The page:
How to Meet Your Sponsorship Goals for Your Next Event

June 8, 2015 Megan Stoeckel

The primary goal of any event is to be successful and often times this means to be profitable. When profit is the end goal, securing sponsors for your event is a great way to raise as much money as possible. However, this may not be an easy task if you’ve never done it before. It really isn’t that difficult if you know how to approach the sponsors. All it takes is organizational skills for the most part, and that, every event planner does have.

So what are the best ways to lock in sponsorship for an event? For all the newbies out there, here are some tips on getting more sponsors for your events.

Sell results not sponsorship. Before you even pick up the phone or send a proposal, pinpoint your value plan. What’s the notion? How would sponsoring your event be significant to their customers or fans? How could your event translate to potential profit to their business? These are questions you should be able to answer with ease when asked. You want to deliver this message as your first foot in the door.

Sell the highest marketing point, not the cost of the event. Just because it’s going to take money to produce a casino-themed party, doesn’t mean that it’s what you should be marketing. Your biggest assets might be something else completely, like access to your leading board of directors and the chance for year-round advertising campaigns for your Facebook community. Remember, sponsorship fees, unlike charitable donations, are unlimited.

Highlight profits, not logistics. Focus your efforts on the prospective sponsor’s necessity to build their business, not your necessity to sell. Remember not to expect a prospect to scramble through all of your informative literature and figure out what they want. So make sure that in your initial conversation you verbally provide bullet points to what is included in your offer that will help them reach their business goals. 

Strategize your rates. Give prospective sponsors a reason to purchase at the top level. Save the key profits for your biggest supporters instead of prorating your benefits and offering them to partners on every level. You want to make sure that they see the value in your offer. Not only in outreach but also in event bonuses. You want to keep the top sponsors at the forefront of all promotional efforts and provide them with the most brand visibility throughout the course of the event.

Customize to your prospect’s needs. Recognize what it is your prospect wants to accomplish and who they want to reach. It may not always be sales, it could just be exposure. You want to make your proposal speak to their needs. It will come across as the answer to their marketing plans and give them more reason to sign right up. Doing some research to learn what their needs may be can go a long way. You may want to find out what markets they are looking to tap into, and if it’s a market that can be connected to your event’s audience, you’re golden.

Approach everyone in the same category at once. Once you get good understanding of a particular group, do not waste time by sending out proposals one at a time. It will take you months if not years to get through the entire group. If you’ve found a good fit for one company in a particular category, you can most likely apply it to all of the other prospects of the same group. Meaning, if you can run down your list of candidates and can highlight two dozen companies that are specifically looking for exposure rather than sales, send this group the same proposal at the same time.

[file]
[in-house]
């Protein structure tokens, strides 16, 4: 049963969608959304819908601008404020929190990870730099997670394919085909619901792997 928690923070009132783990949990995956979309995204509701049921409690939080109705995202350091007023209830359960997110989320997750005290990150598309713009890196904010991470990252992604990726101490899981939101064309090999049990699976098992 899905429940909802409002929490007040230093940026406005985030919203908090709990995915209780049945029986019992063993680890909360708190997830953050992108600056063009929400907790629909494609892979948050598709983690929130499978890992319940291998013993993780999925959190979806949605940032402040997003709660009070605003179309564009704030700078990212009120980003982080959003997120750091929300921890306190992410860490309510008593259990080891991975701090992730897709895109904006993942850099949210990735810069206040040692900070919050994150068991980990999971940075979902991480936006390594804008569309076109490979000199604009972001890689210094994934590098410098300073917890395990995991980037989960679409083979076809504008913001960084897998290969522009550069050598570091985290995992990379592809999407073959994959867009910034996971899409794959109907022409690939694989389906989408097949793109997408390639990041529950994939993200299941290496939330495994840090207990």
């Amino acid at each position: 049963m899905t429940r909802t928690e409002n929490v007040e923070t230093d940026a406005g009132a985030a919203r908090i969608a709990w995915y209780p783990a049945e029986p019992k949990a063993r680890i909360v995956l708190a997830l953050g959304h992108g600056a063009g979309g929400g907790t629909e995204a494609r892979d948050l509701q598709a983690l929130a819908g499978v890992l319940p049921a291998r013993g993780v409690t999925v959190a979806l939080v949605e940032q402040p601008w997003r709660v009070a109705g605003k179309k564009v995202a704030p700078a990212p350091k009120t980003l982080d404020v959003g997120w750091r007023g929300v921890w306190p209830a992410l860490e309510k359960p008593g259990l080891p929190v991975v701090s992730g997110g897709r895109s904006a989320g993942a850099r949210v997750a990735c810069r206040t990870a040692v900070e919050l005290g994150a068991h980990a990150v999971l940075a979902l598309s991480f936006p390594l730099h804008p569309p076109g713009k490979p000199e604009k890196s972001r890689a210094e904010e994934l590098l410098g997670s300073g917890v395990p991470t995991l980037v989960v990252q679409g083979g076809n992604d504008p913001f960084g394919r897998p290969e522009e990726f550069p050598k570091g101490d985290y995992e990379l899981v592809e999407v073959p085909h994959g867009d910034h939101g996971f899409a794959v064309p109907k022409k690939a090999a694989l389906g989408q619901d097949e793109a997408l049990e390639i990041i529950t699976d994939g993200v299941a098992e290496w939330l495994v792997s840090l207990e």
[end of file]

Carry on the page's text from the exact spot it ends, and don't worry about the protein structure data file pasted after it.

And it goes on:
Lock in your media partners first. Partnering with media sponsors is a big sign to prospects that your event will be high profile and reduces their risk in signing. Most companies have a set marketing budget separate from their community outreach budget. Sponsoring an event with excellent media coverage makes financial sense to your prospects because you’re helping them combine two objectives with one expense.

Conclude an initial discussion before sending your proposal out. You got the prospect on the phone, and they have asked you to send something in writing. Do not use this as the queue to send a full proposal. In its place, send a one-page overview. Once you’ve met or had a more in-depth conversation that confirms you are active in their objectives, process, budget, etc., it’s time to create a customized proposal.

Fully commit yourself. Sponsorship sales are in part a numbers game with most sponsorship recruiting efforts starting with a cold call. Obtaining sponsorship sales can’t be something that is done half-assed between other tasks. The gig is a full-time job. Remember that with every point of communication, you may get the signature so be diligent and don’t give up, but do know when too much is too much.

Create a time limit on your offers. There are only three satisfactory results of any meeting or call, it’s either a yes, a no or taking steps towards moving on to the next phase in your approach. Next steps may include getting the green light to prepare a proposal in which case, that’s a bonus because their interest is increasing. In other cases, it may be to schedule a time and date for the next conversation. That’s fine too but do make sure that you brainstorm creative ways to arouse interest prior to conversing again.

Base your fee scale on value and not on budget. The price your prospect is being asked to pay must be proportionate to the rights and benefits being delivered. The delivered goods may be more than the budget of what’s being sold. Reduce the prospective sponsor’s risk with an independent, third-party assessment.

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